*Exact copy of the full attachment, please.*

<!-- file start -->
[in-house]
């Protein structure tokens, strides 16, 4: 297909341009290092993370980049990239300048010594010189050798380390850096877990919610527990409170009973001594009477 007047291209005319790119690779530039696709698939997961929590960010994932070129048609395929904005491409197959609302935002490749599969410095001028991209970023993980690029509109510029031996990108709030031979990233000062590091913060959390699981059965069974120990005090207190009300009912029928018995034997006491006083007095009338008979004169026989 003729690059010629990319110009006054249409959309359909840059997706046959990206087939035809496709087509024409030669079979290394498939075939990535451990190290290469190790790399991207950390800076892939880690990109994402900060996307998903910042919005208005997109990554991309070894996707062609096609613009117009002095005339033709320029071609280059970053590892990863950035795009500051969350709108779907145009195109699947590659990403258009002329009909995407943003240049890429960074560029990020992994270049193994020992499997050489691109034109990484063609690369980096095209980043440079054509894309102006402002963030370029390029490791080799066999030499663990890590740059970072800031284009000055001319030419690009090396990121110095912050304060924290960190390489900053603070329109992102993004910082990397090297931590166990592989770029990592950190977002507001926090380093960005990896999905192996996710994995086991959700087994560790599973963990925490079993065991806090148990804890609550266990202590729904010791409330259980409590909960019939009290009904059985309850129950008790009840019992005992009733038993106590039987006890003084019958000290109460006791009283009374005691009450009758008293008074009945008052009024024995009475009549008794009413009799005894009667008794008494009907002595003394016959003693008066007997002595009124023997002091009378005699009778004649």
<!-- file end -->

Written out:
[in-house]
């Protein structure tokens, strides 16, 4: 297909341009290092993370980049990239300048010594010189050798380390850096877990919610527990409170009973001594009477 007047291209005319790119690779530039696709698939997961929590960010994932070129048609395929904005491409197959609302935002490749599969410095001028991209970023993980690029509109510029031996990108709030031979990233000062590091913060959390699981059965069974120990005090207190009300009912029928018995034997006491006083007095009338008979004169026989 003729690059010629990319110009006054249409959309359909840059997706046959990206087939035809496709087509024409030669079979290394498939075939990535451990190290290469190790790399991207950390800076892939880690990109994402900060996307998903910042919005208005997109990554991309070894996707062609096609613009117009002095005339033709320029071609280059970053590892990863950035795009500051969350709108779907145009195109699947590659990403258009002329009909995407943003240049890429960074560029990020992994270049193994020992499997050489691109034109990484063609690369980096095209980043440079054509894309102006402002963030370029390029490791080799066999030499663990890590740059970072800031284009000055001319030419690009090396990121110095912050304060924290960190390489900053603070329109992102993004910082990397090297931590166990592989770029990592950190977002507001926090380093960005990896999905192996996710994995086991959700087994560790599973963990925490079993065991806090148990804890609550266990202590729904010791409330259980409590909960019939009290009904059985309850129950008790009840019992005992009733038993106590039987006890003084019958000290109460006791009283009374005691009450009758008293008074009945008052009024024995009475009549008794009413009799005894009667008794008494009907002595003394016959003693008066007997002595009124023997002091009378005699009778004649």